Brad Richards looked to be on his way out of New York in 2013, when former Rangers coach John Tortorella not only demoted the veteran centre but scratched him in the playoffs.
A year later, coach Alain Vigneault started down the same path by putting the 34-year-old on left wing of the Rangers’ fourth line in Game 4 of the Stanley Cup final. Richards played just nine minutes 22 seconds at even strength and a total of 13:20 including power-play time.
Vigneault said he met with his lines individually, including Richards, Brian Boyle and Derek Dorsett. He wanted to spell out his reasoning and assignments.
“I talked to Brad’s line. I talked to Brad about the decision I made,” Vigneault said Wednesday night after the Rangers’ 2-1 victory that staved off elimination. “I mean, at this time of the year it’s only about one thing: It’s about the team. You guys know how Richards has been this year, the ultimate pro. He’s fine with whatever I do.”
Richards, a strong candidate to be bought out of the final six years and US$27 million left on his contract, has no points in the Cup final and just four goals and four assists in 23 games since a strong opener against the Philadelphia Flyers.
"I talked to Brad’s line. I talked to Brad about the decision I made. I mean, at this time of the year it’s only about one thing: It’s about the team. You guys know how Richards has been this year, the ultimate pro. He’s fine with whatever I do.” Rangers head coach Alain Vigneault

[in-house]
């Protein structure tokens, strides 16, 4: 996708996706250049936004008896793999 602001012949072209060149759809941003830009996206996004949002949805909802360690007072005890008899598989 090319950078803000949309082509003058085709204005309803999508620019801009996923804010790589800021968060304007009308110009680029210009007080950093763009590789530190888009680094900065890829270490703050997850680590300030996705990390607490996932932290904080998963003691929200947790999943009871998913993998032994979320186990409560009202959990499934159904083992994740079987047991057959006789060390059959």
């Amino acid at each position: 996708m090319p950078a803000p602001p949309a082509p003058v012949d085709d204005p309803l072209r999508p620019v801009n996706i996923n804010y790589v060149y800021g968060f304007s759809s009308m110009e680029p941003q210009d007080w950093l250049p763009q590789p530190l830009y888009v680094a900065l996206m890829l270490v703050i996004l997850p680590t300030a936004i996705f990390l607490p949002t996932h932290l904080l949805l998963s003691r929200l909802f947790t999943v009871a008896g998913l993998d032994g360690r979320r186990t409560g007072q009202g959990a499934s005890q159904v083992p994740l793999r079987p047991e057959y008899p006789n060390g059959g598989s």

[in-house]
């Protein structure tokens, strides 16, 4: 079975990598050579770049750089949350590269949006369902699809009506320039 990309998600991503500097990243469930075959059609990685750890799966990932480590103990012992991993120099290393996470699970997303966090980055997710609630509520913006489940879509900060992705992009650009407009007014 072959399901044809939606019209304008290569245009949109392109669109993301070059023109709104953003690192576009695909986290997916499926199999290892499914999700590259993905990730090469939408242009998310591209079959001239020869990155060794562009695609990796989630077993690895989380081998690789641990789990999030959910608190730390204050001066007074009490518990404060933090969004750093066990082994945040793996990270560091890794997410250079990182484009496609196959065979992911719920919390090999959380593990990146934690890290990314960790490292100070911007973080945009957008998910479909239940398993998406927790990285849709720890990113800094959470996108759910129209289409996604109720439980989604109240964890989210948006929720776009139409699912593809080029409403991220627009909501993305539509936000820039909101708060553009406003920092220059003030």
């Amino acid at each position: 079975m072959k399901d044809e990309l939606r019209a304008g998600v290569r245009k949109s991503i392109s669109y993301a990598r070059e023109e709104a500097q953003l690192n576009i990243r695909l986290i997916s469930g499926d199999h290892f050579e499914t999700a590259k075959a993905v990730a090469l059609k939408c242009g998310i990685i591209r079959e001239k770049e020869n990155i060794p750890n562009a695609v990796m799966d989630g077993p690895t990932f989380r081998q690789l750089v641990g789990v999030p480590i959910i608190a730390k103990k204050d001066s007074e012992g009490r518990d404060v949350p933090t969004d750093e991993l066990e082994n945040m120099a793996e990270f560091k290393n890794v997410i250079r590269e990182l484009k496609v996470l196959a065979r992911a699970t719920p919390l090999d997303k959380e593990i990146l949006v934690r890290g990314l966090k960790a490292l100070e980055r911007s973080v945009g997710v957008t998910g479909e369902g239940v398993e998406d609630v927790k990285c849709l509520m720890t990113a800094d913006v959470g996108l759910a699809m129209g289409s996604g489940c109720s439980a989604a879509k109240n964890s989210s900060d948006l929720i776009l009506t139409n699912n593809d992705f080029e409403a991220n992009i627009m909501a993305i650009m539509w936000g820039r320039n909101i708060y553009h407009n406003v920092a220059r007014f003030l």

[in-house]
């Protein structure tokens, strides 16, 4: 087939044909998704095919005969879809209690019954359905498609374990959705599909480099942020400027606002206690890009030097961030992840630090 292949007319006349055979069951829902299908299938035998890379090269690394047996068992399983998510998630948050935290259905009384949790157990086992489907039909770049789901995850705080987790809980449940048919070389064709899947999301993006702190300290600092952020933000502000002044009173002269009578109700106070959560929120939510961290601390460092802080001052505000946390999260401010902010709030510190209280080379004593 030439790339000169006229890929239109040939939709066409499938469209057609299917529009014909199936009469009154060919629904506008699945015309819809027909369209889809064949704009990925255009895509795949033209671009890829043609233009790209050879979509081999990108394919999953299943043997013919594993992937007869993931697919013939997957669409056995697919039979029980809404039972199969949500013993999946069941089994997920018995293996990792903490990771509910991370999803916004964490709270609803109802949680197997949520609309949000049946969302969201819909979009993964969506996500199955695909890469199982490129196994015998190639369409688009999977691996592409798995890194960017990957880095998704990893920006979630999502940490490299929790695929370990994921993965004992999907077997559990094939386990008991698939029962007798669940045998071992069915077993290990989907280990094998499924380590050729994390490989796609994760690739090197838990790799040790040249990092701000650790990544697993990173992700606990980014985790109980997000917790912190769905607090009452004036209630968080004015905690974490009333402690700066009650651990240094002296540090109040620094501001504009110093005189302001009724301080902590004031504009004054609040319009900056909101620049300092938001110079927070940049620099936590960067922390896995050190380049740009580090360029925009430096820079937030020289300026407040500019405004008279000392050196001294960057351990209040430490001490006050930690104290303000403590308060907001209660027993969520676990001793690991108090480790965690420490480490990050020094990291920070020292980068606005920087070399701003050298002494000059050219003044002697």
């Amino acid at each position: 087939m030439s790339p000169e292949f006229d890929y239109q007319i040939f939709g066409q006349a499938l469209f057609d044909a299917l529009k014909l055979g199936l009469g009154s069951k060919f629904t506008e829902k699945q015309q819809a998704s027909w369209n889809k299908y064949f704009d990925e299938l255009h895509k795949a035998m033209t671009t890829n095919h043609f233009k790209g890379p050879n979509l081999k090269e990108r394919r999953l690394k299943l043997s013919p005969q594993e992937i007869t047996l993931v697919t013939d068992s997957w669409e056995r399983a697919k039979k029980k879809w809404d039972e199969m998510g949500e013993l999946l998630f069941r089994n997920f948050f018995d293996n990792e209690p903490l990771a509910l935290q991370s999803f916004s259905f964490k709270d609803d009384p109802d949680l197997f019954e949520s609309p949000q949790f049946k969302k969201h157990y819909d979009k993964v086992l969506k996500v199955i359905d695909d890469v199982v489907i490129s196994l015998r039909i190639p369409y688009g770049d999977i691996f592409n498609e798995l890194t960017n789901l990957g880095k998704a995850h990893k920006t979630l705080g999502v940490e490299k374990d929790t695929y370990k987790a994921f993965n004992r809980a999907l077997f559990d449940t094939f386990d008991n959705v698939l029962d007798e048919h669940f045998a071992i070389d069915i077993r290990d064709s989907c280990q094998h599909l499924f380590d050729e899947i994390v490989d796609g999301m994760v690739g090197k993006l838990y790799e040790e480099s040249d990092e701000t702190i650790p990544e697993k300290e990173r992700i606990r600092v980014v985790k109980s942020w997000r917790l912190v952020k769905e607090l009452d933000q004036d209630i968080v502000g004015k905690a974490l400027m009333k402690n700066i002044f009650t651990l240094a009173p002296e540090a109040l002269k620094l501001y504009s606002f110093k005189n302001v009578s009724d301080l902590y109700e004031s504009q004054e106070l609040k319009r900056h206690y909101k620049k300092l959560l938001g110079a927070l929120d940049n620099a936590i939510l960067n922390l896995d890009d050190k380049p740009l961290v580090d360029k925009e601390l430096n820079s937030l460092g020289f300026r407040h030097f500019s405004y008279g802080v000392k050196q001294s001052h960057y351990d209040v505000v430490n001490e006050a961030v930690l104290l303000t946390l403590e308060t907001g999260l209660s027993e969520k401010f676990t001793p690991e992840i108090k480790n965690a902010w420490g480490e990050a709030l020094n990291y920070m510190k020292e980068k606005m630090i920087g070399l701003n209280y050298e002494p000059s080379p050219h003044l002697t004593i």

Vigneault said his line shuffling had to do with giving forward Dominic Moore a bigger role. As a result, though, he put Richards in a tough spot to be effective on a checking fourth line.
Richards skated just 13 shifts. The 34-year-old managed a couple of quality scoring chances on the power play and was on the ice for a strong five-on-five shift that ended with a Kings penalty.
Still, though, longtime friend Martin St. Louis knows what a demotion can mean to any star player’s ego. Richards was once a Canadian Olympian and 90-point scorer in the NHL.
“Richie’s a pro and a tremendous leader,” St. Louis said. “I’m sure it’s tough for him. He’s a pro and a great teammate.”
Richards isn’t expected to be a teammate of St. Louis’ for much longer. The Rangers have one more compliance buyout to use and just one more off-season window in which to use it, and these playoffs have done little to dispel the notion that he’ll be playing elsewhere next season.